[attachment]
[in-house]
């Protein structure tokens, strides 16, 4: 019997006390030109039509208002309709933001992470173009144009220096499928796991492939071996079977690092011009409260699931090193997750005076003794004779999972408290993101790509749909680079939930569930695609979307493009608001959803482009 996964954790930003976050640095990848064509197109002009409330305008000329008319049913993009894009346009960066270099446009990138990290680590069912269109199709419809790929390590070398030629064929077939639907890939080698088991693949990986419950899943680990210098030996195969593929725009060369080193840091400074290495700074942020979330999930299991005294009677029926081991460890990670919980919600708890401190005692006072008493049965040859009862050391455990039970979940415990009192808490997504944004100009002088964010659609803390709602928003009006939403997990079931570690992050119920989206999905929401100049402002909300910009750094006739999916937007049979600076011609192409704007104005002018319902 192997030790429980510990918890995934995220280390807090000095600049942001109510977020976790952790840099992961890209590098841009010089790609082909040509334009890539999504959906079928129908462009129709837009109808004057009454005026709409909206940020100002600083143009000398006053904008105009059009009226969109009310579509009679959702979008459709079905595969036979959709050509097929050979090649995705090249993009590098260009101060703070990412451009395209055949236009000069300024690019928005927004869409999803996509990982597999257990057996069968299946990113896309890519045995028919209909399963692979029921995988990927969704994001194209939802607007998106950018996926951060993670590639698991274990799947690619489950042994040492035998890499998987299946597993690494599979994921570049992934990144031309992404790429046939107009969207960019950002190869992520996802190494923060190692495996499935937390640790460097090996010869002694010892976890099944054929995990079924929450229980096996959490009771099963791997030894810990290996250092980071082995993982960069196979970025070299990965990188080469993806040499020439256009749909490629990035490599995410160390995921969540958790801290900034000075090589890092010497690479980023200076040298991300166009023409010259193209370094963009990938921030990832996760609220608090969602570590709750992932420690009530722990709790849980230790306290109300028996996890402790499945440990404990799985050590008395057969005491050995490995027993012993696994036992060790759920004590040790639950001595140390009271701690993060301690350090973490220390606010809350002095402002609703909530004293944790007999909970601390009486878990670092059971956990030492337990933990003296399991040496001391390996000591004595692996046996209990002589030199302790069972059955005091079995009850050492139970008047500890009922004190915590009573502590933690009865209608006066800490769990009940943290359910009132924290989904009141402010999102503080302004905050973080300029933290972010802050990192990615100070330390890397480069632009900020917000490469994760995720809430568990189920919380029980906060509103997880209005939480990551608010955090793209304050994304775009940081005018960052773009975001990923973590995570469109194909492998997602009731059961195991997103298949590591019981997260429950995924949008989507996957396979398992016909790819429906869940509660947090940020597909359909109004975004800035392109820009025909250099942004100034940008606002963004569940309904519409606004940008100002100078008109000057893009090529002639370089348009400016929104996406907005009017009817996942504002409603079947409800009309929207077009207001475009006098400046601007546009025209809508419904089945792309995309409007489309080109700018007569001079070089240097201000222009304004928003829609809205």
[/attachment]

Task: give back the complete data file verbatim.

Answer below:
[in-house]
């Protein structure tokens, strides 16, 4: 019997006390030109039509208002309709933001992470173009144009220096499928796991492939071996079977690092011009409260699931090193997750005076003794004779999972408290993101790509749909680079939930569930695609979307493009608001959803482009 996964954790930003976050640095990848064509197109002009409330305008000329008319049913993009894009346009960066270099446009990138990290680590069912269109199709419809790929390590070398030629064929077939639907890939080698088991693949990986419950899943680990210098030996195969593929725009060369080193840091400074290495700074942020979330999930299991005294009677029926081991460890990670919980919600708890401190005692006072008493049965040859009862050391455990039970979940415990009192808490997504944004100009002088964010659609803390709602928003009006939403997990079931570690992050119920989206999905929401100049402002909300910009750094006739999916937007049979600076011609192409704007104005002018319902 192997030790429980510990918890995934995220280390807090000095600049942001109510977020976790952790840099992961890209590098841009010089790609082909040509334009890539999504959906079928129908462009129709837009109808004057009454005026709409909206940020100002600083143009000398006053904008105009059009009226969109009310579509009679959702979008459709079905595969036979959709050509097929050979090649995705090249993009590098260009101060703070990412451009395209055949236009000069300024690019928005927004869409999803996509990982597999257990057996069968299946990113896309890519045995028919209909399963692979029921995988990927969704994001194209939802607007998106950018996926951060993670590639698991274990799947690619489950042994040492035998890499998987299946597993690494599979994921570049992934990144031309992404790429046939107009969207960019950002190869992520996802190494923060190692495996499935937390640790460097090996010869002694010892976890099944054929995990079924929450229980096996959490009771099963791997030894810990290996250092980071082995993982960069196979970025070299990965990188080469993806040499020439256009749909490629990035490599995410160390995921969540958790801290900034000075090589890092010497690479980023200076040298991300166009023409010259193209370094963009990938921030990832996760609220608090969602570590709750992932420690009530722990709790849980230790306290109300028996996890402790499945440990404990799985050590008395057969005491050995490995027993012993696994036992060790759920004590040790639950001595140390009271701690993060301690350090973490220390606010809350002095402002609703909530004293944790007999909970601390009486878990670092059971956990030492337990933990003296399991040496001391390996000591004595692996046996209990002589030199302790069972059955005091079995009850050492139970008047500890009922004190915590009573502590933690009865209608006066800490769990009940943290359910009132924290989904009141402010999102503080302004905050973080300029933290972010802050990192990615100070330390890397480069632009900020917000490469994760995720809430568990189920919380029980906060509103997880209005939480990551608010955090793209304050994304775009940081005018960052773009975001990923973590995570469109194909492998997602009731059961195991997103298949590591019981997260429950995924949008989507996957396979398992016909790819429906869940509660947090940020597909359909109004975004800035392109820009025909250099942004100034940008606002963004569940309904519409606004940008100002100078008109000057893009090529002639370089348009400016929104996406907005009017009817996942504002409603079947409800009309929207077009207001475009006098400046601007546009025209809508419904089945792309995309409007489309080109700018007569001079070089240097201000222009304004928003829609809205």